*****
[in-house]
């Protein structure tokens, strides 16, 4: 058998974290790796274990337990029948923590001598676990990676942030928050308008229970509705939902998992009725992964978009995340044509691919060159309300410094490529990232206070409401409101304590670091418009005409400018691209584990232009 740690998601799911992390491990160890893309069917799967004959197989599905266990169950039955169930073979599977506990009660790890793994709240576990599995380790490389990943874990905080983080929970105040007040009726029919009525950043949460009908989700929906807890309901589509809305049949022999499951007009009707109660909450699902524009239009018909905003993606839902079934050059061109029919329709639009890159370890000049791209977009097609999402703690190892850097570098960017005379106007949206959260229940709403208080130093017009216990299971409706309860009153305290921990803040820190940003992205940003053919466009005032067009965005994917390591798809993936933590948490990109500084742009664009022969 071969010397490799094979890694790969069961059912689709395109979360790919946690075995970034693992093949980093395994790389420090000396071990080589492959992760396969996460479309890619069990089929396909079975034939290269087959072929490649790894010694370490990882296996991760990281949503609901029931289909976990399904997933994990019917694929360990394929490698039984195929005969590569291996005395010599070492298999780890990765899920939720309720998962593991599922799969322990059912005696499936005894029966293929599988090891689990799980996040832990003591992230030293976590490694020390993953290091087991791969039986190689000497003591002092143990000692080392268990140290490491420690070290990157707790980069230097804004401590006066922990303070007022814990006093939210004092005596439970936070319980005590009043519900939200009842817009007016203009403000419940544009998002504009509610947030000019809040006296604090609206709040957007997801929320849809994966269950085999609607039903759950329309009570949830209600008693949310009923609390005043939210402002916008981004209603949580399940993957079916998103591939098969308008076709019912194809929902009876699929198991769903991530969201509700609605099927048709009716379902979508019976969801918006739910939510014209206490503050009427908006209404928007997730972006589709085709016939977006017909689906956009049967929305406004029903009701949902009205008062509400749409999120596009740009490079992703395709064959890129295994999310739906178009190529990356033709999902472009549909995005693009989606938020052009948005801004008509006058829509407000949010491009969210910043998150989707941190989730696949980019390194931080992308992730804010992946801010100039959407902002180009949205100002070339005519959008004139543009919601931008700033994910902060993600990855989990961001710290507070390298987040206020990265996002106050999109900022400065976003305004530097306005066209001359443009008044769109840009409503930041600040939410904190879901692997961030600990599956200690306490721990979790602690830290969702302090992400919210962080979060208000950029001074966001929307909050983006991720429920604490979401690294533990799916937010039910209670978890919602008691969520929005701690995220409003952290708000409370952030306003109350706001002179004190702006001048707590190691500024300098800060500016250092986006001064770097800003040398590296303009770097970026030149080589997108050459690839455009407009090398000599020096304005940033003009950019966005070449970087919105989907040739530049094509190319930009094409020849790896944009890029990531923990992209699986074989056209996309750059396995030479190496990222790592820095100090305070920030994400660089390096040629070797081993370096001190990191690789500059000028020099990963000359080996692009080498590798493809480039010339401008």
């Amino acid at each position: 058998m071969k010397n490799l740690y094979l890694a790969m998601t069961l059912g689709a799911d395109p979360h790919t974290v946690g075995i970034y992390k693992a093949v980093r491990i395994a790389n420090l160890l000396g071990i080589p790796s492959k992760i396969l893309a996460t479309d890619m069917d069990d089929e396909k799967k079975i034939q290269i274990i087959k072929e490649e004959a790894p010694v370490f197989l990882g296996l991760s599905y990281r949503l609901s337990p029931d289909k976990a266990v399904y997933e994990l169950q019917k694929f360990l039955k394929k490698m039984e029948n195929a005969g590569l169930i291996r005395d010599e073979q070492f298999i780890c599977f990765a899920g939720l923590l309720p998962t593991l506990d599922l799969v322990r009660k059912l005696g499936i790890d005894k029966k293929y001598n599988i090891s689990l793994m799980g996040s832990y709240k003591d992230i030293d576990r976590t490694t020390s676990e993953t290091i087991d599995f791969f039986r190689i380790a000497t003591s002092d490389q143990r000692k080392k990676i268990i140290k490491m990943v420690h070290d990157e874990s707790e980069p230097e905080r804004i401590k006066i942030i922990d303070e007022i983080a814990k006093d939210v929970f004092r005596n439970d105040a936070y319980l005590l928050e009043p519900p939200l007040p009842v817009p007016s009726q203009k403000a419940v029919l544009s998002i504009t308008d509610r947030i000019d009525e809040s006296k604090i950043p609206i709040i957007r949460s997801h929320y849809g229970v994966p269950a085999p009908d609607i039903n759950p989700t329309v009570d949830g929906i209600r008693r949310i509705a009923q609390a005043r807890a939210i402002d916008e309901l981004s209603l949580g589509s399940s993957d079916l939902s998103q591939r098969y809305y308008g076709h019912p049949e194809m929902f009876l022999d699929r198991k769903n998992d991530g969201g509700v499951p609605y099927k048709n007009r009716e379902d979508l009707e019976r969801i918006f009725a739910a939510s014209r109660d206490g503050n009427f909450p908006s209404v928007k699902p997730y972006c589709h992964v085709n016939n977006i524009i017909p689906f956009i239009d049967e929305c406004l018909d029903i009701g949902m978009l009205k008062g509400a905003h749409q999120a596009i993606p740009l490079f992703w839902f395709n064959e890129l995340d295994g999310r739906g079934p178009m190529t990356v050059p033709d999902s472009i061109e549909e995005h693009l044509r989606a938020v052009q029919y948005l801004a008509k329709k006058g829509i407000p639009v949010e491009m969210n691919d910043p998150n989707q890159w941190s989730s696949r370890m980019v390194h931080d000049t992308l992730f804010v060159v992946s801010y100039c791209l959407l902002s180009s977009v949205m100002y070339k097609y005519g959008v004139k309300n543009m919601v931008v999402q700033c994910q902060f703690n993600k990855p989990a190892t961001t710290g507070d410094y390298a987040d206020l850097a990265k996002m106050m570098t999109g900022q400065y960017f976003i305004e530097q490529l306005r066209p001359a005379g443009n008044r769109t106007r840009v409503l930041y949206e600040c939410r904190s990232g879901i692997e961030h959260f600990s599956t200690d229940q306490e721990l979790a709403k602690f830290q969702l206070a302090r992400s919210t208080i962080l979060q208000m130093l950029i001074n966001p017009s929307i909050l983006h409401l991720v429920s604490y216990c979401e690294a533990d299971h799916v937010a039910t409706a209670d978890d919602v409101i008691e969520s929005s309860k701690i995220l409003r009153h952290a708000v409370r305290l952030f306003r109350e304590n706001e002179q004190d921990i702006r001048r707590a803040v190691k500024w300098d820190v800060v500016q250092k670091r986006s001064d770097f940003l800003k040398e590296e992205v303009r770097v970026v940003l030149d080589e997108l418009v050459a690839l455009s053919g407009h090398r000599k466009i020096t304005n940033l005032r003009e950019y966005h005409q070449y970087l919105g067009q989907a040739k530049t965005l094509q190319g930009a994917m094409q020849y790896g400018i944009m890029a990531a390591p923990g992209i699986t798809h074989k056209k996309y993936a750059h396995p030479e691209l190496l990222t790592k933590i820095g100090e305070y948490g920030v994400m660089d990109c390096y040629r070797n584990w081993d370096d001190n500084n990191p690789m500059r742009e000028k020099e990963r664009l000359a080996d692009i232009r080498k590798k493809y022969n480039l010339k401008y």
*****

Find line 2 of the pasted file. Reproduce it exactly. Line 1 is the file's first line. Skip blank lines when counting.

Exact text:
């Protein structure tokens, strides 16, 4: 058998974290790796274990337990029948923590001598676990990676942030928050308008229970509705939902998992009725992964978009995340044509691919060159309300410094490529990232206070409401409101304590670091418009005409400018691209584990232009 740690998601799911992390491990160890893309069917799967004959197989599905266990169950039955169930073979599977506990009660790890793994709240576990599995380790490389990943874990905080983080929970105040007040009726029919009525950043949460009908989700929906807890309901589509809305049949022999499951007009009707109660909450699902524009239009018909905003993606839902079934050059061109029919329709639009890159370890000049791209977009097609999402703690190892850097570098960017005379106007949206959260229940709403208080130093017009216990299971409706309860009153305290921990803040820190940003992205940003053919466009005032067009965005994917390591798809993936933590948490990109500084742009664009022969 071969010397490799094979890694790969069961059912689709395109979360790919946690075995970034693992093949980093395994790389420090000396071990080589492959992760396969996460479309890619069990089929396909079975034939290269087959072929490649790894010694370490990882296996991760990281949503609901029931289909976990399904997933994990019917694929360990394929490698039984195929005969590569291996005395010599070492298999780890990765899920939720309720998962593991599922799969322990059912005696499936005894029966293929599988090891689990799980996040832990003591992230030293976590490694020390993953290091087991791969039986190689000497003591002092143990000692080392268990140290490491420690070290990157707790980069230097804004401590006066922990303070007022814990006093939210004092005596439970936070319980005590009043519900939200009842817009007016203009403000419940544009998002504009509610947030000019809040006296604090609206709040957007997801929320849809994966269950085999609607039903759950329309009570949830209600008693949310009923609390005043939210402002916008981004209603949580399940993957079916998103591939098969308008076709019912194809929902009876699929198991769903991530969201509700609605099927048709009716379902979508019976969801918006739910939510014209206490503050009427908006209404928007997730972006589709085709016939977006017909689906956009049967929305406004029903009701949902009205008062509400749409999120596009740009490079992703395709064959890129295994999310739906178009190529990356033709999902472009549909995005693009989606938020052009948005801004008509006058829509407000949010491009969210910043998150989707941190989730696949980019390194931080992308992730804010992946801010100039959407902002180009949205100002070339005519959008004139543009919601931008700033994910902060993600990855989990961001710290507070390298987040206020990265996002106050999109900022400065976003305004530097306005066209001359443009008044769109840009409503930041600040939410904190879901692997961030600990599956200690306490721990979790602690830290969702302090992400919210962080979060208000950029001074966001929307909050983006991720429920604490979401690294533990799916937010039910209670978890919602008691969520929005701690995220409003952290708000409370952030306003109350706001002179004190702006001048707590190691500024300098800060500016250092986006001064770097800003040398590296303009770097970026030149080589997108050459690839455009407009090398000599020096304005940033003009950019966005070449970087919105989907040739530049094509190319930009094409020849790896944009890029990531923990992209699986074989056209996309750059396995030479190496990222790592820095100090305070920030994400660089390096040629070797081993370096001190990191690789500059000028020099990963000359080996692009080498590798493809480039010339401008």